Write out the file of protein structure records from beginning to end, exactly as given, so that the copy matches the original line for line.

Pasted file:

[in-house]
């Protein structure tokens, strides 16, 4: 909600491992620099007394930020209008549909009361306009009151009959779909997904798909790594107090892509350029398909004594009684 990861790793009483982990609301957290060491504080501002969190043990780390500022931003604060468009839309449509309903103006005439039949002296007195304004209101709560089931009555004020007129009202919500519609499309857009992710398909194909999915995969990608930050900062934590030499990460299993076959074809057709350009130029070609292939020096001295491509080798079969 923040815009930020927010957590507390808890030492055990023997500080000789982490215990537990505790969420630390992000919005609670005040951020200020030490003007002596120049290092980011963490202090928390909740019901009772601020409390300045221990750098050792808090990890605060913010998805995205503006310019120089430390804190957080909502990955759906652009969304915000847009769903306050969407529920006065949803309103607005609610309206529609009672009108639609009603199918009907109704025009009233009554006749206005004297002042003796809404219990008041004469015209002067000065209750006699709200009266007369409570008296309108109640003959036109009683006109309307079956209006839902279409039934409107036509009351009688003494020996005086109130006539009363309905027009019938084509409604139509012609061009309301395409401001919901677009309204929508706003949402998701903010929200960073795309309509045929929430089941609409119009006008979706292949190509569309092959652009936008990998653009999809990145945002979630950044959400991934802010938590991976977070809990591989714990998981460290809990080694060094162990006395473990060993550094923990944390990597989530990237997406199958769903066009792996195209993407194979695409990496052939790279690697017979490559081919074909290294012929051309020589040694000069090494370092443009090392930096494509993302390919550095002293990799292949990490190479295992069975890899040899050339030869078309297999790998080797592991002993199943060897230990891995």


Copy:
[in-house]
């Protein structure tokens, strides 16, 4: 909600491992620099007394930020209008549909009361306009009151009959779909997904798909790594107090892509350029398909004594009684 990861790793009483982990609301957290060491504080501002969190043990780390500022931003604060468009839309449509309903103006005439039949002296007195304004209101709560089931009555004020007129009202919500519609499309857009992710398909194909999915995969990608930050900062934590030499990460299993076959074809057709350009130029070609292939020096001295491509080798079969 923040815009930020927010957590507390808890030492055990023997500080000789982490215990537990505790969420630390992000919005609670005040951020200020030490003007002596120049290092980011963490202090928390909740019901009772601020409390300045221990750098050792808090990890605060913010998805995205503006310019120089430390804190957080909502990955759906652009969304915000847009769903306050969407529920006065949803309103607005609610309206529609009672009108639609009603199918009907109704025009009233009554006749206005004297002042003796809404219990008041004469015209002067000065209750006699709200009266007369409570008296309108109640003959036109009683006109309307079956209006839902279409039934409107036509009351009688003494020996005086109130006539009363309905027009019938084509409604139509012609061009309301395409401001919901677009309204929508706003949402998701903010929200960073795309309509045929929430089941609409119009006008979706292949190509569309092959652009936008990998653009999809990145945002979630950044959400991934802010938590991976977070809990591989714990998981460290809990080694060094162990006395473990060993550094923990944390990597989530990237997406199958769903066009792996195209993407194979695409990496052939790279690697017979490559081919074909290294012929051309020589040694000069090494370092443009090392930096494509993302390919550095002293990799292949990490190479295992069975890899040899050339030869078309297999790998080797592991002993199943060897230990891995």